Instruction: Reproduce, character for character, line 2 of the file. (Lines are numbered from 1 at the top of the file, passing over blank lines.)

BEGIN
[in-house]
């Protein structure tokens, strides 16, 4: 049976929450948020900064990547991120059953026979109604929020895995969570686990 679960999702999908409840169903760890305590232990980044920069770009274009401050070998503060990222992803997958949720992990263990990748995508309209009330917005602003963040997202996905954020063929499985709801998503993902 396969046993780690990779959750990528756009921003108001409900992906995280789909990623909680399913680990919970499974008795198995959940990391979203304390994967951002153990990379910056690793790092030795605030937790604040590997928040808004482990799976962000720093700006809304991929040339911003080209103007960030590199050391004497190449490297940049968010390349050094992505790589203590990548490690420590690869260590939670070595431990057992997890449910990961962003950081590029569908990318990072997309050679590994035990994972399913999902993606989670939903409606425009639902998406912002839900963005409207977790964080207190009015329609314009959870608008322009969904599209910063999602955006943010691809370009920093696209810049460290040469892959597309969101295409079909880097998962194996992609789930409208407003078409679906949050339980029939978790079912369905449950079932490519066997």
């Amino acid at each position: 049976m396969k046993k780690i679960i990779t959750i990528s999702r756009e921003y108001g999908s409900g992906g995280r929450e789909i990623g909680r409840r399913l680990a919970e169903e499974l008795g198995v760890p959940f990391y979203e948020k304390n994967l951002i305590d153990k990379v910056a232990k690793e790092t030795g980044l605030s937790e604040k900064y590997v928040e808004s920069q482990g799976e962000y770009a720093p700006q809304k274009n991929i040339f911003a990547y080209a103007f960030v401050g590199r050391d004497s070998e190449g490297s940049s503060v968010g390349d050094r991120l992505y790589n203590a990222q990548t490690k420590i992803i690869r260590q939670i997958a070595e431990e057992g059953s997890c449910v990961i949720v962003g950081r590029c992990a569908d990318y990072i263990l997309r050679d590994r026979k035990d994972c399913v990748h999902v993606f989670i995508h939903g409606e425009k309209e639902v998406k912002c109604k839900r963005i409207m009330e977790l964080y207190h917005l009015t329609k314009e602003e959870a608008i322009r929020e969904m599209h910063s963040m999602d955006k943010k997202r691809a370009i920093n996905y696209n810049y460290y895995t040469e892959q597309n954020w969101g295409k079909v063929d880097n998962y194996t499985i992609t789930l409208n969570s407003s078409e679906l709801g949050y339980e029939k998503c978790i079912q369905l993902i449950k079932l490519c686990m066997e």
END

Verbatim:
């Protein structure tokens, strides 16, 4: 049976929450948020900064990547991120059953026979109604929020895995969570686990 679960999702999908409840169903760890305590232990980044920069770009274009401050070998503060990222992803997958949720992990263990990748995508309209009330917005602003963040997202996905954020063929499985709801998503993902 396969046993780690990779959750990528756009921003108001409900992906995280789909990623909680399913680990919970499974008795198995959940990391979203304390994967951002153990990379910056690793790092030795605030937790604040590997928040808004482990799976962000720093700006809304991929040339911003080209103007960030590199050391004497190449490297940049968010390349050094992505790589203590990548490690420590690869260590939670070595431990057992997890449910990961962003950081590029569908990318990072997309050679590994035990994972399913999902993606989670939903409606425009639902998406912002839900963005409207977790964080207190009015329609314009959870608008322009969904599209910063999602955006943010691809370009920093696209810049460290040469892959597309969101295409079909880097998962194996992609789930409208407003078409679906949050339980029939978790079912369905449950079932490519066997």